Efforts to repair a washed-out section of highway on the Standing Rock Reservation that claimed two lives in July have been hampered by the availability of materials and delays in getting a culvert built to replace the one claimed by erosion from heavy rains.
The 7-foot steel culvert on BIA Road 3, known locally as the Kenel Road, washed out July 9 after 7 inches of rain fell overnight. Two people from Mobridge, S.D., died when they drove into the chasm in the early morning hours. Trudy Peterson, 60, was going north to start a shift as a nurse at the Indian Health Services in Fort Yates. Jim VanderWal, 65, was heading south, hauling a daily load of mail to Mobridge from Bismarck.
The culvert will be replaced with a concrete one that has two 10-foot cells. It is being built in 30-foot sections, and the process is taking longer than expected, said Ron His Horse Is Thunder, the tribe’s director of transportation and planning. The company building the culvert could make only one section per day, and other orders were in place ahead of Standing Rock’s when the washout occurred.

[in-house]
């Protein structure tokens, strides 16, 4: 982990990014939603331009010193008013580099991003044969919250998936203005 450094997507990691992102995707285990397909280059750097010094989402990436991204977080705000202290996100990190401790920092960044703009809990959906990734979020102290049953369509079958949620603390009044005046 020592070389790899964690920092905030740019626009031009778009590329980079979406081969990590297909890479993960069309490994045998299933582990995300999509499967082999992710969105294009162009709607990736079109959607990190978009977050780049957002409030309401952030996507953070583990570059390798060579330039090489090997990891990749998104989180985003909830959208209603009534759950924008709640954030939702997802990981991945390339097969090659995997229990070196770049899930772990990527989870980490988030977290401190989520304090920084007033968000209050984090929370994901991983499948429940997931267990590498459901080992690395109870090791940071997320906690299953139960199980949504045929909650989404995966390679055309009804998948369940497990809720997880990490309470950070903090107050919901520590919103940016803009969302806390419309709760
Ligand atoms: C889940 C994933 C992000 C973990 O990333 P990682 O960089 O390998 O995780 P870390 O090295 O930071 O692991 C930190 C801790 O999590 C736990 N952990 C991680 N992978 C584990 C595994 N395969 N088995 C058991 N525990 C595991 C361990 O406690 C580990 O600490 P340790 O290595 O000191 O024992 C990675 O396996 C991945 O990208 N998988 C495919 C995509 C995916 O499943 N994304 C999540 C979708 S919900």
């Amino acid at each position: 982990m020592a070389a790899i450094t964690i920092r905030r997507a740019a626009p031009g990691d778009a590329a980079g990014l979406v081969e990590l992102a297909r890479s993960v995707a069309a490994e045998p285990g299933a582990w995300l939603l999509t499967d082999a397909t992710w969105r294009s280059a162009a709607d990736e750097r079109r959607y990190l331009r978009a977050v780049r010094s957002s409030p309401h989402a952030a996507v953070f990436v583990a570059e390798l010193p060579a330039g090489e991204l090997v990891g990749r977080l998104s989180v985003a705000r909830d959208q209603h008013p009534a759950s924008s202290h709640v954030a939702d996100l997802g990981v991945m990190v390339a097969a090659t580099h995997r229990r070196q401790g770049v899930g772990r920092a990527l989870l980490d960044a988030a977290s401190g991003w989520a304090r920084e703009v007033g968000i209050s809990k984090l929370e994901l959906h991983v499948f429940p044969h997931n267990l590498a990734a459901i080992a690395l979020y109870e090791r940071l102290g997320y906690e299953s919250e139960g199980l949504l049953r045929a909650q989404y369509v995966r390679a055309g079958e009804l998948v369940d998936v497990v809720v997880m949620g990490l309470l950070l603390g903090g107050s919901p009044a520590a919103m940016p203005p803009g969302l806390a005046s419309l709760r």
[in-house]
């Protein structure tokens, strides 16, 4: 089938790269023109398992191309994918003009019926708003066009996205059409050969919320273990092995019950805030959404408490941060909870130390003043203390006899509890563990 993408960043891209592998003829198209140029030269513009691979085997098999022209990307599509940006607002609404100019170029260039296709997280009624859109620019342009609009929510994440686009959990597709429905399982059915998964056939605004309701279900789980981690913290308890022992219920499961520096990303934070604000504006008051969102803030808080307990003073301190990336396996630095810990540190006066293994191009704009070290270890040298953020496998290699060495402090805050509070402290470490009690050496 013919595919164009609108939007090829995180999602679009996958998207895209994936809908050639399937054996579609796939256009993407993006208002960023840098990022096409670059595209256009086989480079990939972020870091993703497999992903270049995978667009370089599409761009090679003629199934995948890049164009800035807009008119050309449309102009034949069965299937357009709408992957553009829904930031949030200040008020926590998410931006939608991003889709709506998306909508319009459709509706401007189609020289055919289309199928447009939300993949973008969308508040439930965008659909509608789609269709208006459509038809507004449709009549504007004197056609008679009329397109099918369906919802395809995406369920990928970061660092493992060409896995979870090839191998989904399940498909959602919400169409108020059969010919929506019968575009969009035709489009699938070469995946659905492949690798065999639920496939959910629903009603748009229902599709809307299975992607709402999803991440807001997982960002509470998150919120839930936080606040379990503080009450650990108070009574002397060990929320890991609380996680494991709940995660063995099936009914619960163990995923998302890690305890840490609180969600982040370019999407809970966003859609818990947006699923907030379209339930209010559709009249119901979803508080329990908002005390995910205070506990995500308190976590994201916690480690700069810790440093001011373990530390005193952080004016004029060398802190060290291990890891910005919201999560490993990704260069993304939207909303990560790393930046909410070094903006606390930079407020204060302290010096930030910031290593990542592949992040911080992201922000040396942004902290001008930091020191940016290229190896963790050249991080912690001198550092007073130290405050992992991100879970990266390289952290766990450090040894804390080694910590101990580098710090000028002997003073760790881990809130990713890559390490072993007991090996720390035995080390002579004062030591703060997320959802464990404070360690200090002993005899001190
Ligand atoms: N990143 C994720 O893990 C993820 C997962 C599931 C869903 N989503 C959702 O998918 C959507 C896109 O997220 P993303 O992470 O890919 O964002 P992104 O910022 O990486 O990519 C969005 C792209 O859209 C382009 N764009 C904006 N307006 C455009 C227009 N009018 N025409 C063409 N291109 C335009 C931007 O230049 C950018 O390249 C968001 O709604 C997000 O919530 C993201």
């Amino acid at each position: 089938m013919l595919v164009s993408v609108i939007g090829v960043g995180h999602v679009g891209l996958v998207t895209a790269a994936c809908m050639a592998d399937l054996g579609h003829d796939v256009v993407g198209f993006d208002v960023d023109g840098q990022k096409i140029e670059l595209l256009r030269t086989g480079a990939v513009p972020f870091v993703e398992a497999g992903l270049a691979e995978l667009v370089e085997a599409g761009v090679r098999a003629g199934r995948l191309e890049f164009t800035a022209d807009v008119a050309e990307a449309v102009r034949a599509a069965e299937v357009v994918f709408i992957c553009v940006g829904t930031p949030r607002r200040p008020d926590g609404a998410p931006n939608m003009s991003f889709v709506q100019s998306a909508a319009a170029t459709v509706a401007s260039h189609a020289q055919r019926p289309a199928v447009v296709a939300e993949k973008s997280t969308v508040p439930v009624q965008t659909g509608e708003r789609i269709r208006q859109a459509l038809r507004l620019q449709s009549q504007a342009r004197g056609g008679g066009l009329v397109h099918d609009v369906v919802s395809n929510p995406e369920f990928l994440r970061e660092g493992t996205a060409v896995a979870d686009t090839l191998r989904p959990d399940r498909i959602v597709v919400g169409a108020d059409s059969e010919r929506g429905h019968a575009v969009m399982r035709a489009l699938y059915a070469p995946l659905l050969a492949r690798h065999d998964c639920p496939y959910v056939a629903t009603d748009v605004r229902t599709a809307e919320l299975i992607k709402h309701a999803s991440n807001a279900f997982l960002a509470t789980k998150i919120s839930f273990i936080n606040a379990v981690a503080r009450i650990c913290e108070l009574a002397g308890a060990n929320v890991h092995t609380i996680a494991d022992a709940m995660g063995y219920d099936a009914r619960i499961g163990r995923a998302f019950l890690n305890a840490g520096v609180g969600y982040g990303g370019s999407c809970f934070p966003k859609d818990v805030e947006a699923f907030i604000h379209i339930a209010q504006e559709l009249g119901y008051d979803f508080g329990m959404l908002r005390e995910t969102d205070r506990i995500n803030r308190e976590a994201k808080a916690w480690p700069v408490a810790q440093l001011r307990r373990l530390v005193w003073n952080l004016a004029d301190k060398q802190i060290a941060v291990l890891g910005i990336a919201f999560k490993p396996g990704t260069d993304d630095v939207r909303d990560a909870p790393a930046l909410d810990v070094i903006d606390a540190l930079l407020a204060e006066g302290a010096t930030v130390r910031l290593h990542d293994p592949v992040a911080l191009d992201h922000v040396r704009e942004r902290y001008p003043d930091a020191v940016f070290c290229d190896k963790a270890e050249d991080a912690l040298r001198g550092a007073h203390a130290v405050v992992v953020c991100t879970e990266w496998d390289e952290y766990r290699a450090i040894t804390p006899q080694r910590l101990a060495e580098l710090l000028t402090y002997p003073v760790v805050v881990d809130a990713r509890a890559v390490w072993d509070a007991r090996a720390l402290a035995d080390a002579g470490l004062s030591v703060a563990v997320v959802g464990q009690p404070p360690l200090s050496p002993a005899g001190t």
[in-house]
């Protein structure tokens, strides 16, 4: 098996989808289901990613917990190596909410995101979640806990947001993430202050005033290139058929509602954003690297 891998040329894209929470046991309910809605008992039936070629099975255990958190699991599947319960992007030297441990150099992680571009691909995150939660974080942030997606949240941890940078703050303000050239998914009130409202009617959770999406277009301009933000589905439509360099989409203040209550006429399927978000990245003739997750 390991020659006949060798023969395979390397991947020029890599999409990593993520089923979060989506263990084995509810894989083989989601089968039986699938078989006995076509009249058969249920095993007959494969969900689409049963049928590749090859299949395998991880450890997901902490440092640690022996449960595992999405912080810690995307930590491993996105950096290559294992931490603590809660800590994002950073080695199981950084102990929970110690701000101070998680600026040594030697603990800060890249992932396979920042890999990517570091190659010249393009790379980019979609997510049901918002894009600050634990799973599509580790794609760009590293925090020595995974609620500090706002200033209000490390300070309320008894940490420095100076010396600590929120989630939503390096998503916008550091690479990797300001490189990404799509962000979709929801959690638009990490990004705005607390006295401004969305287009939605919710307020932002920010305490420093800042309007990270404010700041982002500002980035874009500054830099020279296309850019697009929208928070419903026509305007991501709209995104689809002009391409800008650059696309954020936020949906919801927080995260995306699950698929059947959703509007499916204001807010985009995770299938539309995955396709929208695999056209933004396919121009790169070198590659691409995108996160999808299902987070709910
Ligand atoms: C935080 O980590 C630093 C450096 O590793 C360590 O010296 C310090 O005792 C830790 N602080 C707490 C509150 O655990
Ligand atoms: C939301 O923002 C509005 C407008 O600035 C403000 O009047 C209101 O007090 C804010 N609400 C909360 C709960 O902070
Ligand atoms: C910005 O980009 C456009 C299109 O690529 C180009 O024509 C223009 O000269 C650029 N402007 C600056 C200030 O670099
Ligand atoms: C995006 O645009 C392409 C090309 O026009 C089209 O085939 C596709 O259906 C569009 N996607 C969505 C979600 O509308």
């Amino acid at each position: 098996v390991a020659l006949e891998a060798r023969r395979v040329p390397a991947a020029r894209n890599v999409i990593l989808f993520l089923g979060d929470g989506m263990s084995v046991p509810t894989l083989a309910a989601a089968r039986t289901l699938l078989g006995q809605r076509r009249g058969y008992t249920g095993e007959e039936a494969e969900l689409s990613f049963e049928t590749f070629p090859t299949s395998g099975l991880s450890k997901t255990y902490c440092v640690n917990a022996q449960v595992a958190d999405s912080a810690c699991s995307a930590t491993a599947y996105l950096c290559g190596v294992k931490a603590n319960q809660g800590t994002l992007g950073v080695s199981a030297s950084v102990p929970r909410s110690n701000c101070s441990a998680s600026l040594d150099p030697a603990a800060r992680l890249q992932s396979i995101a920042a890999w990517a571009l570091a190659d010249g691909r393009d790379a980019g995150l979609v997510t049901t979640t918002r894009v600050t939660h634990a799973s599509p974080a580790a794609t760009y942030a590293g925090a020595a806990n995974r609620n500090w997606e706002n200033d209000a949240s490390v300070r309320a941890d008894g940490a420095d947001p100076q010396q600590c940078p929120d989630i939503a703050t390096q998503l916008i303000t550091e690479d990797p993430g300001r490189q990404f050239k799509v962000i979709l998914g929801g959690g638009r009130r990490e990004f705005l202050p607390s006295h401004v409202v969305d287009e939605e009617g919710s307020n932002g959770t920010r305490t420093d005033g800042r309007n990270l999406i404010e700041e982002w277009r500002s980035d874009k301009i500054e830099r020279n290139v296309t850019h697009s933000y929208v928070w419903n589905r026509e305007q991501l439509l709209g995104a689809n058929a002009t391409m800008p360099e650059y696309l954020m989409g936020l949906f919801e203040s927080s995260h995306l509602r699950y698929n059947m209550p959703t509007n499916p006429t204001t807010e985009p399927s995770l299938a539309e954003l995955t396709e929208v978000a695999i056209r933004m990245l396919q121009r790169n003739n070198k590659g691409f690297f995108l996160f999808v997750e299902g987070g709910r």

The contractor doing the dirt work, Sharp Enterprises of Pierre, S.D., is having difficulty finding fill dirt for the project.
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“It will be done by the end of November, is what we’re looking at,” His Horse Is Thunder said. That's about a month later than initially planned.
The culvert was bowing but structurally sound and had been identified for replacement seven years ago. It held together but fell victim to erosion brought on by the rains. A 30-foot gap was opened up in the highway above it.
About 565 vehicles traveled the highway daily before the washout, according to the most recent North Dakota Department of Transportation estimates. That traffic is being detoured around the washed-out portion, which is taking a toll on other roads.
“Because we’ve had a lot of rain, now those county gravel roads are starting to deteriorate,” His Horse Is Thunder said. The tribe has entered into an agreement with Corson County, S.D., to assist in replacing gravel on the detour roads, he said.
Replacement of the old culvert was bid in April and carried a price tag of $1.45 million. The original construction plan was to leave the culvert in place to allow the flow of water while a new culvert was placed. With the culvert gone, water will have to be diverted during the project.
Workers plan to lay the first piece of the new culvert on Oct. 21. Dirt work preparation is expected to start at least two weeks ahead of that, His Horse Is Thunder said.
Reach Travis Svihovec at 701-250-8260 or Travis.Svihovec@bismarcktribune.com